This street front runs along the Lawnmarket, part of the Edinburgh Royal Mile, from the street George IV Bridge on the left to the intersection of Johnston Terrace and the small Upper Bow on the right.
Being THE most famous street in Scotland, the Royal Mile connects Edinburgh Castle at its top end with the Holyrood Palace at its foot. It goes downhill from the Castle for approximately one Scots Mile, which led to the popularization of the term “Royal Mile” in the early 20th century. Originally the Royal Mile was four seperate streets, all of which still exist as parts of the Royal Mile today – Castlehill, the Lawnmarket, the High Street and Canongate from the hill downwards. The last few street metres to Holyrood Castle are called Abbey Strand today.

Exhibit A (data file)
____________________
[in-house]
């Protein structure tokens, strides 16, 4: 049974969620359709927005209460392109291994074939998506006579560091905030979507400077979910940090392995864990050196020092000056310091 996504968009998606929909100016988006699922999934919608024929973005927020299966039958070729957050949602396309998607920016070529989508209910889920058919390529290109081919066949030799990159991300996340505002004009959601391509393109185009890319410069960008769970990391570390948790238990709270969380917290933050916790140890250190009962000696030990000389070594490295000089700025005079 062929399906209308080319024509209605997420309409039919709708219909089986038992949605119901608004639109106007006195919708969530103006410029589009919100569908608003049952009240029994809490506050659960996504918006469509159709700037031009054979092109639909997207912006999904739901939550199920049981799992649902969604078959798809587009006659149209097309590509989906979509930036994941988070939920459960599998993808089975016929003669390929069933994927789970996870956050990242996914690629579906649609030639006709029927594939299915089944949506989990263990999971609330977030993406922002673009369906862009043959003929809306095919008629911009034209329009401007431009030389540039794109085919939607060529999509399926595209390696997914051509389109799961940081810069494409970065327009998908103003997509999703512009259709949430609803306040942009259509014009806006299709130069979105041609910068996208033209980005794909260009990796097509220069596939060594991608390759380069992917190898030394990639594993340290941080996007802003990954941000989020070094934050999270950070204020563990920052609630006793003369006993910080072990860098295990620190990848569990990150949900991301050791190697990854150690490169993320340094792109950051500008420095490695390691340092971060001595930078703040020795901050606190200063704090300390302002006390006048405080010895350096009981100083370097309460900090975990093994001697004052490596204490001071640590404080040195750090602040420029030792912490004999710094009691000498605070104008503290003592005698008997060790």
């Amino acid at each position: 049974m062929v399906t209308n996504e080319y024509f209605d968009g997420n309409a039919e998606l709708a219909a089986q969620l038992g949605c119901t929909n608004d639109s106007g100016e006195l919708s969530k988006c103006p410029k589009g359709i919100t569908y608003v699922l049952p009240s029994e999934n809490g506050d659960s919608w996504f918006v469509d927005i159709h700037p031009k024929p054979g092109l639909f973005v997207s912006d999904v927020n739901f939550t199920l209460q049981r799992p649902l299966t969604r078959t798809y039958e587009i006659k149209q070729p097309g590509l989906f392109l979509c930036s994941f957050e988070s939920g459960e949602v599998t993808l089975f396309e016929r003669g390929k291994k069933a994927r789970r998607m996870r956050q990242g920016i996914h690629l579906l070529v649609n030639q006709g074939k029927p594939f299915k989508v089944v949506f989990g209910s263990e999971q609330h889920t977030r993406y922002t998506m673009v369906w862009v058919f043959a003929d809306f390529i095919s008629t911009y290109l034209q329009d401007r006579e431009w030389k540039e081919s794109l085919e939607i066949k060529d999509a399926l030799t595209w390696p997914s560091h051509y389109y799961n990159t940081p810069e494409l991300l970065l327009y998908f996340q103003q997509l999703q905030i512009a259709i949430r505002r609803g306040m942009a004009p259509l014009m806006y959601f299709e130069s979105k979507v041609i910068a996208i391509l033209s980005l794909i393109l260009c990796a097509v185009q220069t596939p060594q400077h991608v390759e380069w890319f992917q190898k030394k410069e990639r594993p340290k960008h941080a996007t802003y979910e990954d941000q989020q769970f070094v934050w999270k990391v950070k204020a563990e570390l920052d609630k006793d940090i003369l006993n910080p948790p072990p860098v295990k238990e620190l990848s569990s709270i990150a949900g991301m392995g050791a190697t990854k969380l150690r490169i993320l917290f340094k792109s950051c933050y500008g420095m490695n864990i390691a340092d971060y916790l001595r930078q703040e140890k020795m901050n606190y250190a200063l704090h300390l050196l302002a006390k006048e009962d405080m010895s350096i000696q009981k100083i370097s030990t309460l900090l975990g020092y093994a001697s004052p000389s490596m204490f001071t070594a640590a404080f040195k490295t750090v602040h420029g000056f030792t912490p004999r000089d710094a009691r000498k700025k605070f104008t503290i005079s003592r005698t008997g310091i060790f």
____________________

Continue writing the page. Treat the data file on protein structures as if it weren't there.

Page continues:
The Lawnmarket once was the main market place for linen, the reason for its name today. This section also includes four of the famous Closes on the Royal Mile. From left to right Buchanan’s Close (white building), Brodie’s Close, Fisher’s Close and Riddell’s Court. Brodie’s Close, also the entrance to Deacon’s House Cafe, refers to Deacon William Brodie. Brodie had been a respectable Edinburgh citizen, but also a burglar – he inspired the famous story “The strange case of Dr. Jekyll and Mr. Hyde” by Robert Louis Stevenson. Most of the shops in the historical buildings along the Lawnmarket are now dedicated to tourism and souvenirs. The modern building on the left corner to George IV Bridge is a new hotel design by Allan Murray Architects, which was very controversial and won several best buildings but also a worst building nomination in 2009/2010.
We documented both complete sides of the Royal Mile and hope to work on more sections soon. Anyone interested in cooperating with us on finnishing (and publishing) a complete photographical Royal Mile visualization, please get in contact with us.
Several more Edinburgh street views and a summary on its architecture can be seen in our Edinburgh blog post as well.